Opinions-Validated: some guys rant with with valid facts to back it up
Opinions-Untrue: some guys rants with facts shown false
Parodies: Meant as a joke or exaggeration of an event for entertainment purposes.
News - Unvalidated: News from facts that cannot be validated
News - Breaking: News with facts that are incomplete and open to change
News - Validated: News with validated facts
News - Untrue: News with facts shown false

If we can fairly classify such articles where people can trust them. And properly educate people to realize the difference.

The article about the sandwich shop seems like a parody to me, trying to pinpoint the perception of Clinton's untrustworthy nature.

Comment Re:Provide this at the state level (Score 1) 278

Probably not. However there is a problem that wealth in states isn't equally distributed per individual and per area. So while some States may have sufficient funding from its own tax income for such programs, other states do not. I would much rather see a lot of our federal taxes go to money to the states without strings attached. So yes the New York City citizen may be funding services for Arkansas for a service they may not agree with. It puts what is done and not done back to the states, where the individual citizen has more political power to control and say that I do or don't want that.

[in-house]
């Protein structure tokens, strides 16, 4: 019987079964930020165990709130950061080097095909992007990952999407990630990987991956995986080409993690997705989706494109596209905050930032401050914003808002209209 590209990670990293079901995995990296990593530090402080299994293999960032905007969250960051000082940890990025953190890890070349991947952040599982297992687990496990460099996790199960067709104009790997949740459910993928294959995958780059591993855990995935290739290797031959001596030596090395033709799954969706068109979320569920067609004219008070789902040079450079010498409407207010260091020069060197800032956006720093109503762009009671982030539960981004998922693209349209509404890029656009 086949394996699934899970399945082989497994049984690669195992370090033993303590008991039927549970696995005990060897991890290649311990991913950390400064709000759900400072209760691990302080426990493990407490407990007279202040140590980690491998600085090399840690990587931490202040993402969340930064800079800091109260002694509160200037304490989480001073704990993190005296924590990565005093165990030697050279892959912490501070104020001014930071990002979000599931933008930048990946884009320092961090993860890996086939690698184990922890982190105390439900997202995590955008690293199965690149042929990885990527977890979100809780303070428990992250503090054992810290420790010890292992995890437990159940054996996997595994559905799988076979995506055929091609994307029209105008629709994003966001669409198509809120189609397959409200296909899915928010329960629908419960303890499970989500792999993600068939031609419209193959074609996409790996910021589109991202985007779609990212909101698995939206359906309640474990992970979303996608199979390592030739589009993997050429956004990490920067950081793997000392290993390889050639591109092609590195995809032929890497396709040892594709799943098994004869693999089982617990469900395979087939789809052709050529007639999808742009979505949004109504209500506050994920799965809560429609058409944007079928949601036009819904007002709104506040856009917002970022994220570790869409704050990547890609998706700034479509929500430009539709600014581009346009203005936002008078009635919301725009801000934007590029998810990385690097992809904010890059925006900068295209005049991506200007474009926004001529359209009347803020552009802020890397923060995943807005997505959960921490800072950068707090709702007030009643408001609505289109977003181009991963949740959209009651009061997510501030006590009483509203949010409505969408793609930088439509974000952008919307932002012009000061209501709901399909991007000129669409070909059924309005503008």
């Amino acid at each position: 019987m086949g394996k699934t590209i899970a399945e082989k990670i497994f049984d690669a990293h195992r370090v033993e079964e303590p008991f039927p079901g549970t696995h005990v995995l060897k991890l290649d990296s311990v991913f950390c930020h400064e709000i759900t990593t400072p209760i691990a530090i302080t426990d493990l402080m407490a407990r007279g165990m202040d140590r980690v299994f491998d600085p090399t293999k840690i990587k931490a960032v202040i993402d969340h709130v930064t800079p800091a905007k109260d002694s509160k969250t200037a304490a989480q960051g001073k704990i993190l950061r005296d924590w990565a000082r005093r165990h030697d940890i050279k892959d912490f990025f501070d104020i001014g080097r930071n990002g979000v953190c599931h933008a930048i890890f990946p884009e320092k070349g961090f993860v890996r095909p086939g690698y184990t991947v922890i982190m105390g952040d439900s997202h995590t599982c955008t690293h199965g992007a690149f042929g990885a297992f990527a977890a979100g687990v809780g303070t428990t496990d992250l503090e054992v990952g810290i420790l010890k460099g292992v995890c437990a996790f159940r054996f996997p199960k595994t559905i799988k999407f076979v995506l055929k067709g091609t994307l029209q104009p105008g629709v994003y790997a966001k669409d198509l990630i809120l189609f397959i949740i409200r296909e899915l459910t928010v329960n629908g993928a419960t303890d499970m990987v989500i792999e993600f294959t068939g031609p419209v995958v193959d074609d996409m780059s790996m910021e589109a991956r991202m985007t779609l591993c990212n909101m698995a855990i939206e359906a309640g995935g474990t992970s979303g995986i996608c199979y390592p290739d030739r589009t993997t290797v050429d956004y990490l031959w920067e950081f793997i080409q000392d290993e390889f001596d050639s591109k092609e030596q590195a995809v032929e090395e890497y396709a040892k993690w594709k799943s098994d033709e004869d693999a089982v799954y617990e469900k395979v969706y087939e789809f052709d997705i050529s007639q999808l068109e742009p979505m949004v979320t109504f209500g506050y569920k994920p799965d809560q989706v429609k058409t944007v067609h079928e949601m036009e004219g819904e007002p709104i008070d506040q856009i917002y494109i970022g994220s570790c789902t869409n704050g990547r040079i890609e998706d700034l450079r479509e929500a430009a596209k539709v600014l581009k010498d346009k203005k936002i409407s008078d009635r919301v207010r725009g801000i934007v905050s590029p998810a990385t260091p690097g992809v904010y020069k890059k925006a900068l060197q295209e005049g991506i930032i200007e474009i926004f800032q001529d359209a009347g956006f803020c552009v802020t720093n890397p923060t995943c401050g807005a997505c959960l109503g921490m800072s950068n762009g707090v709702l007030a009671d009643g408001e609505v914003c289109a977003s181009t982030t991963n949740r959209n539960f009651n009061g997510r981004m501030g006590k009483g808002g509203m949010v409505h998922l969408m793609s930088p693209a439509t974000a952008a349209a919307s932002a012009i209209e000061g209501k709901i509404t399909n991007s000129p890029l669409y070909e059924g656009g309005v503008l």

Every State has a different culture and needs. When the federal government Right leaning or Left leaning, push out these initiatives undoubtedly some states are going to be getting the short end of the stick because such policy doesn't match that state's culture and priorities.

Cities to operate need a large infrastructure to operate so government support is needed to keep all the gears rolling. Rural areas need less minute infrastructure but their sparsity requires them to try to solve the last mile problem. Where they find that it may be easier for them to do it themselves.

The problem with today's politics on the federal level is they all talk about the idea that all states are equal and need the same things to operate. But things are different.

Here is a simple example.